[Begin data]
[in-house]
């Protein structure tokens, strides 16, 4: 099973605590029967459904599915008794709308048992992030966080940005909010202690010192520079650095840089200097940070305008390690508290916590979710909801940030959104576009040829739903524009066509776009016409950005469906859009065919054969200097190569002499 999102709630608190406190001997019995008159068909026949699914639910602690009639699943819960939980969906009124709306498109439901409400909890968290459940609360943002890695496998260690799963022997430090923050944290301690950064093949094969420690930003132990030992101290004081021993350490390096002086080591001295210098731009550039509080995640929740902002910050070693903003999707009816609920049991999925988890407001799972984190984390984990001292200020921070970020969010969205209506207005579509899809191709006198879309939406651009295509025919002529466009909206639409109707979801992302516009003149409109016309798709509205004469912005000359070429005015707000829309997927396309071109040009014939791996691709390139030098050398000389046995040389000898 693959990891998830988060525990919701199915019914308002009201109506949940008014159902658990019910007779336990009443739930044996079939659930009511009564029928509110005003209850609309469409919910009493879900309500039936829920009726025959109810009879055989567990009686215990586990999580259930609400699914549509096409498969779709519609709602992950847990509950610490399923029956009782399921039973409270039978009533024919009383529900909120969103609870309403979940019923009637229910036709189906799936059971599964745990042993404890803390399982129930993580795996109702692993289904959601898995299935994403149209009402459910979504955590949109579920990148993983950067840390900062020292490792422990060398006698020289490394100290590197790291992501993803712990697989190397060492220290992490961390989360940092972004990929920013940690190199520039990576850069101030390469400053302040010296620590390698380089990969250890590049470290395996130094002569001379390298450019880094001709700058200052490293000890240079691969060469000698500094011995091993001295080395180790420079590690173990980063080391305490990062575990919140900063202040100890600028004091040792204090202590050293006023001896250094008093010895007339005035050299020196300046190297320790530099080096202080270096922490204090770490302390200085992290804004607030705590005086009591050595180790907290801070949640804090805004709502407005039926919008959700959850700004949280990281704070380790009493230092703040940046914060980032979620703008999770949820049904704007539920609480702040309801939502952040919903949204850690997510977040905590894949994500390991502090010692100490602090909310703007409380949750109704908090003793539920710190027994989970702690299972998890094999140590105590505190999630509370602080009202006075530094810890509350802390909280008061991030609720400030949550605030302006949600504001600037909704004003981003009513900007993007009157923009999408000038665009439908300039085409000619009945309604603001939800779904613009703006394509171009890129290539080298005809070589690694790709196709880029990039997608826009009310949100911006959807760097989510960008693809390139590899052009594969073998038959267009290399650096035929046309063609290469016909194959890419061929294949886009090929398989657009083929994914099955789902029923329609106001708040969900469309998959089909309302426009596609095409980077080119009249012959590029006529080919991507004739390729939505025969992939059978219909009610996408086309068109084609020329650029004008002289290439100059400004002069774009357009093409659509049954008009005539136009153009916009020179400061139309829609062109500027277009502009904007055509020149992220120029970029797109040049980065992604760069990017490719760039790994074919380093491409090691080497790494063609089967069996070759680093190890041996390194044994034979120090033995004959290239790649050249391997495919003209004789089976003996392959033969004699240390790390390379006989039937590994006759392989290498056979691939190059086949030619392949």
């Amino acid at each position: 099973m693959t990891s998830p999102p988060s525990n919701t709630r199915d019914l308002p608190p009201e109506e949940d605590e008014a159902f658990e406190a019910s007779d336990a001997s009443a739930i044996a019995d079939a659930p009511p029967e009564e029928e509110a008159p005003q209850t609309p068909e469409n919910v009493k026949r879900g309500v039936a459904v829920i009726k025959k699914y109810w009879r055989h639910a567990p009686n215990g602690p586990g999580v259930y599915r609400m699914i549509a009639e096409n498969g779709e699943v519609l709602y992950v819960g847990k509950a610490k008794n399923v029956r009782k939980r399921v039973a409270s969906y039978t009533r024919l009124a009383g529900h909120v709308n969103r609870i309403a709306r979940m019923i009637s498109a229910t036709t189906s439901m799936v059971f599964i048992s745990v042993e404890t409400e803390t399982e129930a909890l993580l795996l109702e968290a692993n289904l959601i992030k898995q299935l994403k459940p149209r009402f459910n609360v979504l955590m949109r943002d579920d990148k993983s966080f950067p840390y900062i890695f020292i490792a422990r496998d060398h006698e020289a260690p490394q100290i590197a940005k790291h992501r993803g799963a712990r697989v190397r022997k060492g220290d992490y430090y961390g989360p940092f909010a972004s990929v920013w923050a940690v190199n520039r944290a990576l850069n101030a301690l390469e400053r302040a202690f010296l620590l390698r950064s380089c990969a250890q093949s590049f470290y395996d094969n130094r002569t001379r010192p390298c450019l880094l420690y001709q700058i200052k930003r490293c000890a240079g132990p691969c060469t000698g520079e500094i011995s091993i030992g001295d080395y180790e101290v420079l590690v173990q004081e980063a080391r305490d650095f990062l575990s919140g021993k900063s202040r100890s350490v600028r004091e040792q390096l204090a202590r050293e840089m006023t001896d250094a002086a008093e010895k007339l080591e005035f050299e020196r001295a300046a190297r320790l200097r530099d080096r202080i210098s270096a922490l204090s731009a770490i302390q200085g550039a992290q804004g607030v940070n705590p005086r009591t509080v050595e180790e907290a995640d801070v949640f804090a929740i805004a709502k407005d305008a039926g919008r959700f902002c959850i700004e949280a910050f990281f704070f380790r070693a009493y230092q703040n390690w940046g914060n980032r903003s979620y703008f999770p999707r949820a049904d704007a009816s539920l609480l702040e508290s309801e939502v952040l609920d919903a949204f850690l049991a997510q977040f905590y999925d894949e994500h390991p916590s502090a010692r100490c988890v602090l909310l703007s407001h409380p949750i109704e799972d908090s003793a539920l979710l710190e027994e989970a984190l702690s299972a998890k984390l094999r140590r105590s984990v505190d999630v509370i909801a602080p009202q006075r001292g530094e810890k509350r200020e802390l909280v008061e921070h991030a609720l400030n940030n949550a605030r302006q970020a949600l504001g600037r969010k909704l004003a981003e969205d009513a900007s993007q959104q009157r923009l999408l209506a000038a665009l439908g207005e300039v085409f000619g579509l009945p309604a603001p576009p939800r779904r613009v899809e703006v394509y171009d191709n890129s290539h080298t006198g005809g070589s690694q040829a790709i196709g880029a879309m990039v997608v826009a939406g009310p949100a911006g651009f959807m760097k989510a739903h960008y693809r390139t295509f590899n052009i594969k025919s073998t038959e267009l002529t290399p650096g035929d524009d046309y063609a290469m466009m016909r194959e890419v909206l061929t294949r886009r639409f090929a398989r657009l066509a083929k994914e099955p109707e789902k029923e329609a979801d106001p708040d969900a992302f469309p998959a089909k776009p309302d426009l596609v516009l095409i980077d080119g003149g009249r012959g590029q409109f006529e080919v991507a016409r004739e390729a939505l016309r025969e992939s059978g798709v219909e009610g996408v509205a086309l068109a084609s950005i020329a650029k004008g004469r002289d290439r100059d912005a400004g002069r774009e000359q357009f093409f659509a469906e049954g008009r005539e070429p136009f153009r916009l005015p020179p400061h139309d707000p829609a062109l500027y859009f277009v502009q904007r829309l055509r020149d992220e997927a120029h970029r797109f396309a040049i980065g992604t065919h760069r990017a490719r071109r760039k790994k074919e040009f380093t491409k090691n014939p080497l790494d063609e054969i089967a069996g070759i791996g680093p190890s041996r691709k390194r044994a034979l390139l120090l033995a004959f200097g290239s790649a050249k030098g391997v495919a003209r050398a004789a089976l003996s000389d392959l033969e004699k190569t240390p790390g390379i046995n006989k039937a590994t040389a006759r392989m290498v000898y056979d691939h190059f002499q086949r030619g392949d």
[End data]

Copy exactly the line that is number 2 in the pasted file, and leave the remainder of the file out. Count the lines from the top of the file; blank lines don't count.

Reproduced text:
């Protein structure tokens, strides 16, 4: 099973605590029967459904599915008794709308048992992030966080940005909010202690010192520079650095840089200097940070305008390690508290916590979710909801940030959104576009040829739903524009066509776009016409950005469906859009065919054969200097190569002499 999102709630608190406190001997019995008159068909026949699914639910602690009639699943819960939980969906009124709306498109439901409400909890968290459940609360943002890695496998260690799963022997430090923050944290301690950064093949094969420690930003132990030992101290004081021993350490390096002086080591001295210098731009550039509080995640929740902002910050070693903003999707009816609920049991999925988890407001799972984190984390984990001292200020921070970020969010969205209506207005579509899809191709006198879309939406651009295509025919002529466009909206639409109707979801992302516009003149409109016309798709509205004469912005000359070429005015707000829309997927396309071109040009014939791996691709390139030098050398000389046995040389000898 693959990891998830988060525990919701199915019914308002009201109506949940008014159902658990019910007779336990009443739930044996079939659930009511009564029928509110005003209850609309469409919910009493879900309500039936829920009726025959109810009879055989567990009686215990586990999580259930609400699914549509096409498969779709519609709602992950847990509950610490399923029956009782399921039973409270039978009533024919009383529900909120969103609870309403979940019923009637229910036709189906799936059971599964745990042993404890803390399982129930993580795996109702692993289904959601898995299935994403149209009402459910979504955590949109579920990148993983950067840390900062020292490792422990060398006698020289490394100290590197790291992501993803712990697989190397060492220290992490961390989360940092972004990929920013940690190199520039990576850069101030390469400053302040010296620590390698380089990969250890590049470290395996130094002569001379390298450019880094001709700058200052490293000890240079691969060469000698500094011995091993001295080395180790420079590690173990980063080391305490990062575990919140900063202040100890600028004091040792204090202590050293006023001896250094008093010895007339005035050299020196300046190297320790530099080096202080270096922490204090770490302390200085992290804004607030705590005086009591050595180790907290801070949640804090805004709502407005039926919008959700959850700004949280990281704070380790009493230092703040940046914060980032979620703008999770949820049904704007539920609480702040309801939502952040919903949204850690997510977040905590894949994500390991502090010692100490602090909310703007409380949750109704908090003793539920710190027994989970702690299972998890094999140590105590505190999630509370602080009202006075530094810890509350802390909280008061991030609720400030949550605030302006949600504001600037909704004003981003009513900007993007009157923009999408000038665009439908300039085409000619009945309604603001939800779904613009703006394509171009890129290539080298005809070589690694790709196709880029990039997608826009009310949100911006959807760097989510960008693809390139590899052009594969073998038959267009290399650096035929046309063609290469016909194959890419061929294949886009090929398989657009083929994914099955789902029923329609106001708040969900469309998959089909309302426009596609095409980077080119009249012959590029006529080919991507004739390729939505025969992939059978219909009610996408086309068109084609020329650029004008002289290439100059400004002069774009357009093409659509049954008009005539136009153009916009020179400061139309829609062109500027277009502009904007055509020149992220120029970029797109040049980065992604760069990017490719760039790994074919380093491409090691080497790494063609089967069996070759680093190890041996390194044994034979120090033995004959290239790649050249391997495919003209004789089976003996392959033969004699240390790390390379006989039937590994006759392989290498056979691939190059086949030619392949």